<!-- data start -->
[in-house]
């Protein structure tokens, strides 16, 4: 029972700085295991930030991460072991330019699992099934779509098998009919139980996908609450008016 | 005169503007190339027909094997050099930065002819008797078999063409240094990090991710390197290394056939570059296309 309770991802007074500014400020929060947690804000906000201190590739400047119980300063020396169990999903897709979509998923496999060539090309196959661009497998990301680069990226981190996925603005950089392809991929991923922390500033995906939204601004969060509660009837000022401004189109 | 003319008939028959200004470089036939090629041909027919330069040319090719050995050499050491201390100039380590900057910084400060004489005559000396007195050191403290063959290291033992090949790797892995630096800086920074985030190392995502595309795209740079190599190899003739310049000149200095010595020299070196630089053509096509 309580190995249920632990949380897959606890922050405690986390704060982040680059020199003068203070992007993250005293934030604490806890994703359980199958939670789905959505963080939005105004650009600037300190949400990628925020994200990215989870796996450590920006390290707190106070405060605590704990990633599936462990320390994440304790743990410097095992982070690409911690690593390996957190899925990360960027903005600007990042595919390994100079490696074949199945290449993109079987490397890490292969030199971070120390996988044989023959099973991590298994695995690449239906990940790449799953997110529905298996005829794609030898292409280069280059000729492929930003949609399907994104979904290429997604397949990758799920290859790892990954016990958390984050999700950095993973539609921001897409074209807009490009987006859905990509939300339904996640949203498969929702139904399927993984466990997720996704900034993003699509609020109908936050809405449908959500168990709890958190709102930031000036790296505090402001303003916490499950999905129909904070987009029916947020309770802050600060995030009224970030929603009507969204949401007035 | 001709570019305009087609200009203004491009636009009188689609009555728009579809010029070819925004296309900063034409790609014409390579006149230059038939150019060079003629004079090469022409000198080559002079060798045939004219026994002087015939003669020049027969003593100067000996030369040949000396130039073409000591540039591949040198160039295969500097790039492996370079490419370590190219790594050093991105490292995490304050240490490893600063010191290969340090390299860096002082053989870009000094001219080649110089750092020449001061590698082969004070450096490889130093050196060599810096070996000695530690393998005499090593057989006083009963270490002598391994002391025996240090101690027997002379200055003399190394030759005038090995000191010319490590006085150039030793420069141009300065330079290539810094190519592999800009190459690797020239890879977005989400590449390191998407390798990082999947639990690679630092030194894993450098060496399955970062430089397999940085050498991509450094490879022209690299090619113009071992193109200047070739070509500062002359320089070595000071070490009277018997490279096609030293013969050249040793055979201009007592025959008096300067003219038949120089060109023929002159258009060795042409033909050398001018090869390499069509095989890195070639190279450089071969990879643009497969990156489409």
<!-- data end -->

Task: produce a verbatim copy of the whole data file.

[in-house]
């Protein structure tokens, strides 16, 4: 029972700085295991930030991460072991330019699992099934779509098998009919139980996908609450008016 | 005169503007190339027909094997050099930065002819008797078999063409240094990090991710390197290394056939570059296309 309770991802007074500014400020929060947690804000906000201190590739400047119980300063020396169990999903897709979509998923496999060539090309196959661009497998990301680069990226981190996925603005950089392809991929991923922390500033995906939204601004969060509660009837000022401004189109 | 003319008939028959200004470089036939090629041909027919330069040319090719050995050499050491201390100039380590900057910084400060004489005559000396007195050191403290063959290291033992090949790797892995630096800086920074985030190392995502595309795209740079190599190899003739310049000149200095010595020299070196630089053509096509 309580190995249920632990949380897959606890922050405690986390704060982040680059020199003068203070992007993250005293934030604490806890994703359980199958939670789905959505963080939005105004650009600037300190949400990628925020994200990215989870796996450590920006390290707190106070405060605590704990990633599936462990320390994440304790743990410097095992982070690409911690690593390996957190899925990360960027903005600007990042595919390994100079490696074949199945290449993109079987490397890490292969030199971070120390996988044989023959099973991590298994695995690449239906990940790449799953997110529905298996005829794609030898292409280069280059000729492929930003949609399907994104979904290429997604397949990758799920290859790892990954016990958390984050999700950095993973539609921001897409074209807009490009987006859905990509939300339904996640949203498969929702139904399927993984466990997720996704900034993003699509609020109908936050809405449908959500168990709890958190709102930031000036790296505090402001303003916490499950999905129909904070987009029916947020309770802050600060995030009224970030929603009507969204949401007035 | 001709570019305009087609200009203004491009636009009188689609009555728009579809010029070819925004296309900063034409790609014409390579006149230059038939150019060079003629004079090469022409000198080559002079060798045939004219026994002087015939003669020049027969003593100067000996030369040949000396130039073409000591540039591949040198160039295969500097790039492996370079490419370590190219790594050093991105490292995490304050240490490893600063010191290969340090390299860096002082053989870009000094001219080649110089750092020449001061590698082969004070450096490889130093050196060599810096070996000695530690393998005499090593057989006083009963270490002598391994002391025996240090101690027997002379200055003399190394030759005038090995000191010319490590006085150039030793420069141009300065330079290539810094190519592999800009190459690797020239890879977005989400590449390191998407390798990082999947639990690679630092030194894993450098060496399955970062430089397999940085050498991509450094490879022209690299090619113009071992193109200047070739070509500062002359320089070595000071070490009277018997490279096609030293013969050249040793055979201009007592025959008096300067003219038949120089060109023929002159258009060795042409033909050398001018090869390499069509095989890195070639190279450089071969990879643009497969990156489409």